Bucket shower under the stars illuminated Sarah Cornwell's ASB experience
by Liz Cezat, contributing writer
Sarah Cornwell is in her third year of a five-year Physician Assistant program. She grew up in a family of six that does community service regularly.
Cornwell went to Nazareth Farm in West Virginia this past spring for Alternative Spring Break and joined with students from other Catholic universities to repair homes in rural Appalachia. In groups of six, with four Sarahs—each taking a nickname to tell them apart—her team repaired the homes of three families.
One of the homeowners had a disabled daughter, who was 33 years old but looked like she was 11. She was kept in a crate-like container on her bed. At first, Cornwell thought the crate was unjust, but as she observed the father’s gentle nature around his daughter and how he showed his love and wanted to protect her, Cornwell realized he was doing the best he could do.
“I learned about social justice on this trip,” said Cornwell, who works in UDM’s University Ministry office and has taken several other mission trips and ASB trips.
She related well to another homeowner, Krystal, who is in her early 20s. Her home had holes in the walls that were filled with garbage bags to keep out the elements. Cornwell and her team took down the dining room walls and put up new drywall.
“It impressed me how happy Krystal was. She had an enormous amount of joy and contentment despite her circumstances. It made me look at all of my blessings,” Cornwell said.
Nazareth Farm practices environmental sustainability. The volunteers are limited to three showers a week: one inside and two outside in a “closet” over the river. The outdoor shower, which Cornwell took at night under the stars in 20-degree weather, consisted of filling up a five-gallon bucket with hot water, then using a coffee can with holes on the bottom—held overhead—to sprinkle down water for bathing. Surprisingly, Cornwell said she didn’t use up her entire five gallons. The typical five-minute shower uses 12 gallons of water. “I didn’t feel cold. It was so beautiful looking up at the stars.”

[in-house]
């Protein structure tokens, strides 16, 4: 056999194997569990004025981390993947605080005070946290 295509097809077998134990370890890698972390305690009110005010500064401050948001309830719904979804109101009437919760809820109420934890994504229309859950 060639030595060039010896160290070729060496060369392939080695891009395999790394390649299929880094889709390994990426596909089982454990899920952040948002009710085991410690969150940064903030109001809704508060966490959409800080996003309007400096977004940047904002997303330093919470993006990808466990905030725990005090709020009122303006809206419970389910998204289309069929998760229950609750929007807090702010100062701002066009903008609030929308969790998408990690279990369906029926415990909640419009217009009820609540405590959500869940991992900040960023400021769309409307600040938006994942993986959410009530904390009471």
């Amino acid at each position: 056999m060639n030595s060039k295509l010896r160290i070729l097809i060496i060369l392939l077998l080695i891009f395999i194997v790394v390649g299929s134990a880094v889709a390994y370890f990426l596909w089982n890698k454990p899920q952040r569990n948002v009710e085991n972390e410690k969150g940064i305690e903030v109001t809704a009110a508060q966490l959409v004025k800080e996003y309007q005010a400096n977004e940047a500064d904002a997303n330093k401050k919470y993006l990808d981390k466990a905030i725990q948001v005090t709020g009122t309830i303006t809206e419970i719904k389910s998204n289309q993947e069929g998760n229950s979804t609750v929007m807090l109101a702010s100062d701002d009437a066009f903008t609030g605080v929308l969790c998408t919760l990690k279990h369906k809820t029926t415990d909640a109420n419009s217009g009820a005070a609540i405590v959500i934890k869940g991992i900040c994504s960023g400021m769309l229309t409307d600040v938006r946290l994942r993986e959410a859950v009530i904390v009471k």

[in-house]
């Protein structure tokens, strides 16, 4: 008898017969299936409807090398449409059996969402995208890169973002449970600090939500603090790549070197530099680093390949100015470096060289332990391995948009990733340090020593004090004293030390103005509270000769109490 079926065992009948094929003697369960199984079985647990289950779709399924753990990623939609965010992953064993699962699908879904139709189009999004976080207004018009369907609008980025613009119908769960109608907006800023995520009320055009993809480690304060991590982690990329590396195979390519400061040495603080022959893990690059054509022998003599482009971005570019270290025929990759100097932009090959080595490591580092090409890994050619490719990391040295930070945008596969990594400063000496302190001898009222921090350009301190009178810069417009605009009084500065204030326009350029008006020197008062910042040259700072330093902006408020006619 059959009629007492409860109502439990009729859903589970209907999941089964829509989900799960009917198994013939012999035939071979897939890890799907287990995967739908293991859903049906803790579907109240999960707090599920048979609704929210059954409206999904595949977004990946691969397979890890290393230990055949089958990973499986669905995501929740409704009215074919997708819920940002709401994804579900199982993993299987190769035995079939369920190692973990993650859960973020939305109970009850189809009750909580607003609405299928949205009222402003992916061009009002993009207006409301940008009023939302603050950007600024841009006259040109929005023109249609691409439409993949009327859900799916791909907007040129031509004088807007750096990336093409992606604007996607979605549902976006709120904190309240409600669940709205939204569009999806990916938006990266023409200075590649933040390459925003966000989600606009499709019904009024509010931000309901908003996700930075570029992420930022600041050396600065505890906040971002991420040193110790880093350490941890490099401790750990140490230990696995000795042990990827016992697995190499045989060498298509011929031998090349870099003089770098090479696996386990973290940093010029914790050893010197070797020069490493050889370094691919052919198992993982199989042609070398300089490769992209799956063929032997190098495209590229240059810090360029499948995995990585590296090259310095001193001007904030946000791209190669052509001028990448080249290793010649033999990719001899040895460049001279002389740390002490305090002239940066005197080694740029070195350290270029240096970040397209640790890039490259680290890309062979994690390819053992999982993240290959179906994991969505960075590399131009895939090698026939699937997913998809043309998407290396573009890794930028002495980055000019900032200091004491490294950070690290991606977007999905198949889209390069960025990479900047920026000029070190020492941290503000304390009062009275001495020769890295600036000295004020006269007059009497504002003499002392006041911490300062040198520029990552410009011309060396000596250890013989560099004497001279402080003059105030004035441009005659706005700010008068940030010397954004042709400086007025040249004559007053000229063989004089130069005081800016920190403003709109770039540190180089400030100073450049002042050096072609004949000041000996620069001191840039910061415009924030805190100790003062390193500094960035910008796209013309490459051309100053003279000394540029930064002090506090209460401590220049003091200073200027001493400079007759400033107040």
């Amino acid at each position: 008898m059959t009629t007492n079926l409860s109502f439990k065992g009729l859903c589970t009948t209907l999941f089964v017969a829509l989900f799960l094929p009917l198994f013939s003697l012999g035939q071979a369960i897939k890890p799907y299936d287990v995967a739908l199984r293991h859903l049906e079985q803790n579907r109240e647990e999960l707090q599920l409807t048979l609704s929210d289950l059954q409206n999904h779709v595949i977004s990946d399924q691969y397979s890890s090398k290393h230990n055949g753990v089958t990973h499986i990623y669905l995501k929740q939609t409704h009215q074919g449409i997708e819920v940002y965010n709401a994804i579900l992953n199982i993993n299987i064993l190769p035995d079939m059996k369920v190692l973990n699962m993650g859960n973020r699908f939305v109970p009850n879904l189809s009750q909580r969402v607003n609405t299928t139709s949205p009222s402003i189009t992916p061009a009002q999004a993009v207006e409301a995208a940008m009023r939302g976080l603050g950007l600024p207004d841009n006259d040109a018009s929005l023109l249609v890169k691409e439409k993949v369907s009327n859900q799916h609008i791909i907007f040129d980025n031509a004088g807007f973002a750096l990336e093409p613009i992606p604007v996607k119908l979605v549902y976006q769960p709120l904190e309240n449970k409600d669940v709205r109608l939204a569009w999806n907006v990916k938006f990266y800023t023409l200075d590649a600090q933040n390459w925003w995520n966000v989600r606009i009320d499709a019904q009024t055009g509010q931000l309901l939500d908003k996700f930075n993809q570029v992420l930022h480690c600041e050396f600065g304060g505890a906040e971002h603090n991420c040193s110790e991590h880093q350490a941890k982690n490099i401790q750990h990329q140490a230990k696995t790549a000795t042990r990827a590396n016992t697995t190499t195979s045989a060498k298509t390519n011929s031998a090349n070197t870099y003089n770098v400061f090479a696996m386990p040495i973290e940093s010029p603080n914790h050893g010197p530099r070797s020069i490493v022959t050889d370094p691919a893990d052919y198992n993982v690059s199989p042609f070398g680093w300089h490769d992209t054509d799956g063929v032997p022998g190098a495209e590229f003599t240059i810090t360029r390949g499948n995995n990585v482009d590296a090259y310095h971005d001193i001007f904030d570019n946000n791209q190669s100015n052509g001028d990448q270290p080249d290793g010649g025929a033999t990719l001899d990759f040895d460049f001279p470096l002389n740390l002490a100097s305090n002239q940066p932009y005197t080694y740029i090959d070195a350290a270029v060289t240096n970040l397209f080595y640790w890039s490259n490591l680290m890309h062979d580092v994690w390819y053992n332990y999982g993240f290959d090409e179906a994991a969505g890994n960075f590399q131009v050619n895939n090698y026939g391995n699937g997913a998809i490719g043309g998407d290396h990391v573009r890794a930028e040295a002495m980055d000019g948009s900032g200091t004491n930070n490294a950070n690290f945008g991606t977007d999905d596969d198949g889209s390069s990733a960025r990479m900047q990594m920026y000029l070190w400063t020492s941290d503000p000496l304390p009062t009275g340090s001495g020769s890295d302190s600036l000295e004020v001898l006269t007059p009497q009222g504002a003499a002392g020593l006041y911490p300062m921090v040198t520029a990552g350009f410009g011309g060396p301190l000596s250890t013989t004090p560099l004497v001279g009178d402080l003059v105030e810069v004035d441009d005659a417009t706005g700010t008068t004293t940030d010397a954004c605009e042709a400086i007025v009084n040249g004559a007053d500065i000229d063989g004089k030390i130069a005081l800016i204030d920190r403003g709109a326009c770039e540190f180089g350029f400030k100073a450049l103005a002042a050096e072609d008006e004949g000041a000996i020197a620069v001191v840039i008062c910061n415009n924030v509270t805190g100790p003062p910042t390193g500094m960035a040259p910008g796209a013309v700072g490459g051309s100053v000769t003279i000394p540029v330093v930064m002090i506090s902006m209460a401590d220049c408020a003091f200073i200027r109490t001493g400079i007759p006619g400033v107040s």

The Farm abides by the principles that its staff and volunteers “seek to understand more fully the culture and the issues facing the people of the Appalachian region so they are better equipped to offer assistance, to face needs in a meaningful way, and to break down stereotypes by learning firsthand and then becoming teachers for others.”
Cornwell has taken those principles to heart. “I have a deep desire to do this,” she said. “Practicing medicine (her chosen profession) goes hand-in-hand with community service and social justice.”